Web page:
Greeks’ resounding ‘No’ vote in Sunday’s referendum left the ECB, a last source of funding for Greece’s debt-laden banks, with a moral quandary: Keep pumping money into a system on the brink of bankruptcy or not?
A day after Greek voters squarely rejected the notion of trading unpopular economic reforms for more bailout money, the onus of buying more time for European politicians to come up with a solution to the Greek debt crisis seemed to fall on one institution: The European Central Bank.
A lender of last resort for Greece’s beleaguered banking sector, the ECB has been doing everything in its power to prevent the euro from unraveling. This has meant keeping Greece’s debt-stricken banks – and, by extension, the country’s fragile economy – afloat by extending them a lifeline of emergency credit.
But on Monday, it was uncertain whether that assistance could continue or whether the ECB would be left with no choice but to pull the plug on its emergency funding for Greek lenders.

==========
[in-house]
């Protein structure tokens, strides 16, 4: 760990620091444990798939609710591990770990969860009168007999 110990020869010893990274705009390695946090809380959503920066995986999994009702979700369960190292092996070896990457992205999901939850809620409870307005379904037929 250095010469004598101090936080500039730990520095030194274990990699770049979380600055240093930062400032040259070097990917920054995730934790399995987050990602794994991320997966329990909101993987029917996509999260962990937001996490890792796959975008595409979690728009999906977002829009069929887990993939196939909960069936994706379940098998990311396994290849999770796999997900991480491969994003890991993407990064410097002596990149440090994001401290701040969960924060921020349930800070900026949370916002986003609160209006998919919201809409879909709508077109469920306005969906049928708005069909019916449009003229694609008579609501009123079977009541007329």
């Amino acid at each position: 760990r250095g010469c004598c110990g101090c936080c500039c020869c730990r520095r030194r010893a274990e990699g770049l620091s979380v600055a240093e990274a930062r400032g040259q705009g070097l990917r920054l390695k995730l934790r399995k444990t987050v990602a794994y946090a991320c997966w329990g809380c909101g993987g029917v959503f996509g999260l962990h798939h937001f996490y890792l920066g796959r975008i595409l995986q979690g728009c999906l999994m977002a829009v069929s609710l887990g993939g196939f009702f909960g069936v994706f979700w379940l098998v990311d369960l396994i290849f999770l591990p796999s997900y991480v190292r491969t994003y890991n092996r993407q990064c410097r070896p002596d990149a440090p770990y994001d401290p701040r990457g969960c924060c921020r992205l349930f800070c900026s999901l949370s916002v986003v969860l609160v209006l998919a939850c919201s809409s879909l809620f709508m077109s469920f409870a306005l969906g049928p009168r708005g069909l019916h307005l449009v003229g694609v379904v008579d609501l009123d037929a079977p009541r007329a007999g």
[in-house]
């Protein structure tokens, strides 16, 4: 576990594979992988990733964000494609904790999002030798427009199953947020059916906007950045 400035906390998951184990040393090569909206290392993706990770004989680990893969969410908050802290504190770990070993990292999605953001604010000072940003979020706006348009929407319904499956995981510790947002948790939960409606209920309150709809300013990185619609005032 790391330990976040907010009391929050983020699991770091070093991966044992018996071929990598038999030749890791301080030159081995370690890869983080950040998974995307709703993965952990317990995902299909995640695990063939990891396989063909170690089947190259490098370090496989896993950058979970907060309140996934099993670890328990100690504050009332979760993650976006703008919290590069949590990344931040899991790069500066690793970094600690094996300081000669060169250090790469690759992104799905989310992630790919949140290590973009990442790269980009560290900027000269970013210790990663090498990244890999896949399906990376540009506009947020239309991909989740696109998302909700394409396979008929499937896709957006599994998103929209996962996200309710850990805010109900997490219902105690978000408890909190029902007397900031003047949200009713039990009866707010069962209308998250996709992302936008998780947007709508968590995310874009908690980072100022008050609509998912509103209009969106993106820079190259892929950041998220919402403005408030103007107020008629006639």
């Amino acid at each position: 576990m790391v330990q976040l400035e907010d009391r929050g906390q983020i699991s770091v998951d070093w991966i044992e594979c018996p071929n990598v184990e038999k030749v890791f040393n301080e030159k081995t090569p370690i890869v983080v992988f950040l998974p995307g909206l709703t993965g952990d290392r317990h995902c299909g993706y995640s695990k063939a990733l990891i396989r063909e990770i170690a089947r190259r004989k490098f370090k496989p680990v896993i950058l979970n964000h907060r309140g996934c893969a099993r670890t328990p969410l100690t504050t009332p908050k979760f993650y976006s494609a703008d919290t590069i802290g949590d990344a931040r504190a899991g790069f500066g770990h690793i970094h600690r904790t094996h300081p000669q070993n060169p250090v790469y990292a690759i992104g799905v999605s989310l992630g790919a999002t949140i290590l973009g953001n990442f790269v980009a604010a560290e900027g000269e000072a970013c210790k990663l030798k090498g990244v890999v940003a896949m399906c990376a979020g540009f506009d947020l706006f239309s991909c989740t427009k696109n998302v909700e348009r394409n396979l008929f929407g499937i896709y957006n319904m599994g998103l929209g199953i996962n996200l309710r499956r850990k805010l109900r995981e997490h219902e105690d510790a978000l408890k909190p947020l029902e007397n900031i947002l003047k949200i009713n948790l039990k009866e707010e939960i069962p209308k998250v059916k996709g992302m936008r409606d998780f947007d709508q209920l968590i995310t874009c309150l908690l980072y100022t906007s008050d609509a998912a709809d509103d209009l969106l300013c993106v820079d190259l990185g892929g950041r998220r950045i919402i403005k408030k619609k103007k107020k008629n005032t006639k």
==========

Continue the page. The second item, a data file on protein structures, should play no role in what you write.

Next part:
That money, known as Emergency Liquidity Assistance (ELA), has so far been predicated on the – at times admittedly bleak – hope that Athens could still reach a deal with its creditors to prevent the country from running out of money and going bankrupt.
‘The banks are bleeding out’
Sunday’s ‘No’ vote did little to strengthen that hope. The final tally showed 61.31 percent of Greeks opposing creditor demands for more austerity, which the country’s lenders have demanded in exchange for more loans.
Now the ECB’s governing council must decide whether to keep pumping money into a system that is teetering on the brink of bankruptcy or cutting it off completely – and subjecting the bloc to whatever dramatic consequences may follow.
Frankly, it may not have a choice.
The ECB is bound by its legal framework to not lend to banks that are not solvent. Greece is due to repay 3.5 billion euros ($3.8 billion) to the ECB on July 20. Analysts have said defaulting on that payment would almost certainly mean the ECB would stop giving Greek banks access to ELA.